Saturday, 18 October 2008

Prossy Can Stay!

News from Manchester that Ugandan lesbian Prossy Kakooza has won her battle for asylum in the UK as the judge ruled in her favour and the Home Office are not going to appeal against the judge's decision.

Prossy issued the following statement:

Dear friends: I get to stay!! Am still in shock, and am so sure it's going to take days to sink in. But I have not stopped smiling since 12:00pm today, and won't stop for a while.

I went with my friend Gwen and am so glad I did because when we left I was in a sort of daze! When this woman handed me the paper and said, "You have been granted leave to remain" my jaw nearly hit the floor. Always the pessimist, I thought this was where she told me "but the Home Office is appealing". So Iasked if they were and she said no they were not. I had a bit of a hooray shout when we got out - couldn't contain it.

You have held me together, you have held me upright when all I wanted to do was roll up in a heap and give up. You gave me the motivation to go on and fight! Going with me to places to collect signatures, encouraging people to sign online, coming to meetings, writing statements, going to court with me, and most importantly - all the prayers. And I don't think you have any idea how the phone calls, texts and emails help. They kept me sane.

There are no appropriate words I can use to say thank you. All I can do is pray to my God to bless you all. You have changed my life and for that I will forever be grateful. THANK YOU!

Lots and lots of love, hugs and kisses,

She had received a great deal of support including:
  • 5200 people from countries, and church congregations, from all over the world who have signed her petition to the Home Office asking that she be allowed to stay;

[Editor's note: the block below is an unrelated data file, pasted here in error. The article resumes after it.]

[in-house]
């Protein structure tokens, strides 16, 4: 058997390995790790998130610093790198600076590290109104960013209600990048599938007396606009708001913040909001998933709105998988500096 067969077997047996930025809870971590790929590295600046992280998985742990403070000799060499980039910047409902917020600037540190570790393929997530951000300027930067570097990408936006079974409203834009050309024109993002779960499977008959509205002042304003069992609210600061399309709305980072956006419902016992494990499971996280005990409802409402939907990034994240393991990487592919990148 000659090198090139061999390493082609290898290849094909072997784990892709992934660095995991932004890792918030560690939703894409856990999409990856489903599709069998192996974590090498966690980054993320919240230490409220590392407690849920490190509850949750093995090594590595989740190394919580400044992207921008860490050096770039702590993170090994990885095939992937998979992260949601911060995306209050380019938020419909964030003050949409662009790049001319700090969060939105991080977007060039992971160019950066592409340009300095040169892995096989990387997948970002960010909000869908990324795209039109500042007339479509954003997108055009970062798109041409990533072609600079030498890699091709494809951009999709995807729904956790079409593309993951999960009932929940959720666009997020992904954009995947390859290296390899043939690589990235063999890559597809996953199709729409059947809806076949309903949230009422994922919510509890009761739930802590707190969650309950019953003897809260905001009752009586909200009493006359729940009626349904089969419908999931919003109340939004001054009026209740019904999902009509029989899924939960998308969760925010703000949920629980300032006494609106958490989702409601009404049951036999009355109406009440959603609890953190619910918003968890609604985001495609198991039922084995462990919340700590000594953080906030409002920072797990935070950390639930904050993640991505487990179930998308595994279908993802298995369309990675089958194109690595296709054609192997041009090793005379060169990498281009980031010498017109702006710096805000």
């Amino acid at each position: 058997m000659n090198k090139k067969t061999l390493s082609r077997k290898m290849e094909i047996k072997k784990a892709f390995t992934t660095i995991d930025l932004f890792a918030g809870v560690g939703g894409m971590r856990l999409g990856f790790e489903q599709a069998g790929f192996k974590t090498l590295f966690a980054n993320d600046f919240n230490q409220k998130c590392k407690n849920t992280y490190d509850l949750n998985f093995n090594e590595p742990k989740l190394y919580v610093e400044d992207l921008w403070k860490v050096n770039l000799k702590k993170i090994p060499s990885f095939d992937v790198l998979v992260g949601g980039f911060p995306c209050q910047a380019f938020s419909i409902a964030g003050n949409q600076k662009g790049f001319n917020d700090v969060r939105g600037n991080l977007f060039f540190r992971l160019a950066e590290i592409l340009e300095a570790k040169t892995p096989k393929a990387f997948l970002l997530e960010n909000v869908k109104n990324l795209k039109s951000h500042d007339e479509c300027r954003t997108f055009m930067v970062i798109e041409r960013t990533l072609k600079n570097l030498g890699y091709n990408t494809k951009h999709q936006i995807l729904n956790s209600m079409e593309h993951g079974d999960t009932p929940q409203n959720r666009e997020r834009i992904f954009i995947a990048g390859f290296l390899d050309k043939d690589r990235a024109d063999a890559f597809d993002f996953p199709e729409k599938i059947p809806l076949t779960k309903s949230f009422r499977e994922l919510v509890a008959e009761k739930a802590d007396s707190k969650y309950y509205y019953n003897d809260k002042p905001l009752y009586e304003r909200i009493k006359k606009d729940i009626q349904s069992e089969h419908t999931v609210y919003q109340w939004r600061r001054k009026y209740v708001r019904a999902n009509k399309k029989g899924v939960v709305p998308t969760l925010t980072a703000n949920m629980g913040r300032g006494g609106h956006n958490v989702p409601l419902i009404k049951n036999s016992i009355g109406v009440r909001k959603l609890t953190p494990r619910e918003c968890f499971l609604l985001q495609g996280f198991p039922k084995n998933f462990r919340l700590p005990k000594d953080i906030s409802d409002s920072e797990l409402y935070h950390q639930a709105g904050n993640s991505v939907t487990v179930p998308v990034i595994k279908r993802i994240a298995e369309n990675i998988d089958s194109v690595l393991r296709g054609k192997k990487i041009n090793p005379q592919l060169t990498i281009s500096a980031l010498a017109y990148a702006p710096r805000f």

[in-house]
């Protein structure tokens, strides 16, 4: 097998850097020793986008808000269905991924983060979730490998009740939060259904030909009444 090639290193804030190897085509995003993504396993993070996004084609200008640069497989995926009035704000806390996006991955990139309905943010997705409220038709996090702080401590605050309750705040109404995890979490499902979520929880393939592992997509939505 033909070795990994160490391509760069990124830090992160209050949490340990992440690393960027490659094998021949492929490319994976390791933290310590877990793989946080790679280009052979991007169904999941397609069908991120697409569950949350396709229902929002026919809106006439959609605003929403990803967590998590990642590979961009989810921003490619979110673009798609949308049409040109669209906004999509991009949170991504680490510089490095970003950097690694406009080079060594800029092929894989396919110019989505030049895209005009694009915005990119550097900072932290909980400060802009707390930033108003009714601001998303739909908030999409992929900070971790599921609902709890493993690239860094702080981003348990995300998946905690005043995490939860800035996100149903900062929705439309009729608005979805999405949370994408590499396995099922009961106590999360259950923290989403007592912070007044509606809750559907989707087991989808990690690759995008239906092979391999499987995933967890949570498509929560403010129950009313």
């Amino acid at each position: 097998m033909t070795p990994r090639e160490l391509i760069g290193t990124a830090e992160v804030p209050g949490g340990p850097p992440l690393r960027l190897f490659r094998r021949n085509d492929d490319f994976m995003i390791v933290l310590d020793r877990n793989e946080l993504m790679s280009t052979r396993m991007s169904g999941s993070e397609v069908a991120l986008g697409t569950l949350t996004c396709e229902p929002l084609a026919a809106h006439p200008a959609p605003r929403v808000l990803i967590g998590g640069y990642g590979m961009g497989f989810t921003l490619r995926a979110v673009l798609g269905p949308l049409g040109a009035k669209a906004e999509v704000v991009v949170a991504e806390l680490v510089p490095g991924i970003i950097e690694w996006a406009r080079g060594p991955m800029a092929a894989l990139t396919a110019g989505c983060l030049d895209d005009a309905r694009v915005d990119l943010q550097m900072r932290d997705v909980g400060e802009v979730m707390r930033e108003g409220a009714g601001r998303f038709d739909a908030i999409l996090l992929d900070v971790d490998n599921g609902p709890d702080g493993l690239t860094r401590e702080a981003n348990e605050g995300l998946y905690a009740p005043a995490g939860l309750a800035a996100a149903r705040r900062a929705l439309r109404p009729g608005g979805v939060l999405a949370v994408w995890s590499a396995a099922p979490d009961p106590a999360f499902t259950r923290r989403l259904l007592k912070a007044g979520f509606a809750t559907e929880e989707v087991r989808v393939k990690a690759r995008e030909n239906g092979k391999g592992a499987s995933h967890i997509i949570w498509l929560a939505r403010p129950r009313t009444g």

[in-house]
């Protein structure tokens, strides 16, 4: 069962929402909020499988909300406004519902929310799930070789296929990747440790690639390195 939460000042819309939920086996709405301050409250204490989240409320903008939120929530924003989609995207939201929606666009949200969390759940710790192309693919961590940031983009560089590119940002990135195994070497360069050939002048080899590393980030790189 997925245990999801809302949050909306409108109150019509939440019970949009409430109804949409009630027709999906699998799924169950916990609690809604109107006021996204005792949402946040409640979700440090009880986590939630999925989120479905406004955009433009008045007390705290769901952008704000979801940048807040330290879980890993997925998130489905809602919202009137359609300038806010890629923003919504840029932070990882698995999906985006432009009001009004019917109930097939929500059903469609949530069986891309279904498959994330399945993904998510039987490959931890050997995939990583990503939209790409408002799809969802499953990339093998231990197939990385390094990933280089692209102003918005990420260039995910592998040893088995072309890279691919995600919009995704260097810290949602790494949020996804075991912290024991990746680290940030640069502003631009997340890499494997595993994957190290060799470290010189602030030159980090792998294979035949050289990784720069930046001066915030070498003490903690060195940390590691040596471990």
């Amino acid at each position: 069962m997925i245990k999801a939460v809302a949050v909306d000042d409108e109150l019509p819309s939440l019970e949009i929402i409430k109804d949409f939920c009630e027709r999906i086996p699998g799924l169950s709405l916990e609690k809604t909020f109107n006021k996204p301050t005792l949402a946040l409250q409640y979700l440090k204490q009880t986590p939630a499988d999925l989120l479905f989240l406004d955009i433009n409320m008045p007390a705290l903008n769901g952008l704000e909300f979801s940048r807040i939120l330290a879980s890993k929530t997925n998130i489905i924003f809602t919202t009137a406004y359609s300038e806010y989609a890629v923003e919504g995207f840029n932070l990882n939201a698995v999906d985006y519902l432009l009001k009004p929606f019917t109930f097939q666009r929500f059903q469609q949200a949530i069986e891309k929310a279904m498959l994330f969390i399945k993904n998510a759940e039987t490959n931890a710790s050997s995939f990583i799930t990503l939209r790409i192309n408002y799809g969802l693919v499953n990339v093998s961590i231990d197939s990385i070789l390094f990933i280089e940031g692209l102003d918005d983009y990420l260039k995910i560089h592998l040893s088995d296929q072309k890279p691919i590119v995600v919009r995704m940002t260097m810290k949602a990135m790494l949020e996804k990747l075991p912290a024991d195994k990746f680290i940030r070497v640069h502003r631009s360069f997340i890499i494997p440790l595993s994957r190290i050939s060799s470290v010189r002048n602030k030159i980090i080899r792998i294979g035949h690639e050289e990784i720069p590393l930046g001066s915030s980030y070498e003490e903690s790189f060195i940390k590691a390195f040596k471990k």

• 100s of people who have written or emailed the Immigration Minister;
  • the 80 members and friends of MCC Manchester who have supported her with their love, prayers, money and concern;
  • the 19 friends who went to court with her and helped her collect signatures on her petition at Pride festivals all over the country;
  • the ten friends who gave evidence in court on her behalf;
  • Ruth Heatley from the Immigration Aid Unit and barristers Mark Schwenk and Mel Plimmer, the lawyers who drafted and prepared her case.
Prossy fled Uganda after being tortured and raped by police officers.

Her family had discovered Prossy and her partner in bed together and had marched them, naked, to the police station where they were detained. Prossy was subjected to horrific sexual attacks and physical torture. She escaped to the UK after her family bribed the guards to release her - as they wanted to deal with their family shame by having Prossy killed.

The Home Office denied her asylum and the original judge believed Prossy's claim to have been raped and tortured but felt it would be safe to return her to a different part of Uganda.

Prossy won at a hearing on 3rd July. A senior Immigration Judge dismissed a previous Immigration Tribunal ruling which denied Prossy asylum, calling the judgement "a mess". This ruling allowed Prossy to present her claim afresh.


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